The New York Times published a story recently that attacks Apple for avoiding billions of tax dollars every year, but does it matter in the court of public perception? A new study says that Apple’s reputation score in the aftermath of the report remains relatively unscathed. Compare this to General Electric (GE), a company also reported to be avoiding paying their fair share of taxes. GE’s score dropped considerably in the same amount of time after a similar New York Times story on them last month.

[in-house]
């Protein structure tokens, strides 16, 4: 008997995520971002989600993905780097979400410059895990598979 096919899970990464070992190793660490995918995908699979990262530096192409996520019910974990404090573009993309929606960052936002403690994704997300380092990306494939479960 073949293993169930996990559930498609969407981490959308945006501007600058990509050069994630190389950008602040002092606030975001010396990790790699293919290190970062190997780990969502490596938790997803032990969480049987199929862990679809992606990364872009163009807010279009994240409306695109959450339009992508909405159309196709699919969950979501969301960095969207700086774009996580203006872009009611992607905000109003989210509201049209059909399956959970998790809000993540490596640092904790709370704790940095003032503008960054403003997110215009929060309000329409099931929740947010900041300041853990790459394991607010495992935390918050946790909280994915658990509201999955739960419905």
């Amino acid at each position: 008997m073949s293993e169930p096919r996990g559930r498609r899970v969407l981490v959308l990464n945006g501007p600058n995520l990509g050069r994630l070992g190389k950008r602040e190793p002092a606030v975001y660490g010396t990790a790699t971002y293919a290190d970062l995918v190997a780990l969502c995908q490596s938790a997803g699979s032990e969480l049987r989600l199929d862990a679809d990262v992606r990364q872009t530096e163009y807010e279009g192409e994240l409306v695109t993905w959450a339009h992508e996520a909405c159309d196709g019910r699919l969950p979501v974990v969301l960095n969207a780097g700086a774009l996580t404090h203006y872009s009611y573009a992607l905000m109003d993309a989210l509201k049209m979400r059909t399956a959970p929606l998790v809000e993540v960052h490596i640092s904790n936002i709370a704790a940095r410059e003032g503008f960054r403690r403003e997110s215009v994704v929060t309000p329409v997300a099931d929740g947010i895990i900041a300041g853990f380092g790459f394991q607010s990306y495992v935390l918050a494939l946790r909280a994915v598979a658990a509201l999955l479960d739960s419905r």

Compared to GE? Apple’s Teflon.
To compare the two companies, pollster YouGov asked respondents: “Would you be proud or embarrassed to work for this brand?” The resulting scores are compared in the graph above. It’s clear that GE’s reputation score dropped from the low 30s to the high teens after five days. Apple’s actually went up a bit, then returned to the same level it was before the story was published.
Seems like being the cool kid on the block helps. What also helps, most likely, is Apple’s quick, plain spoken response, which can be paraphrased as, “umm, we pay a lot of taxes, guys. And jobs. We do those, too.” Being open and forthright helps, and anyway, it’s not like Apple’s alone in this: pretty much every company avoids taxes by exploiting loopholes. It’s the American way.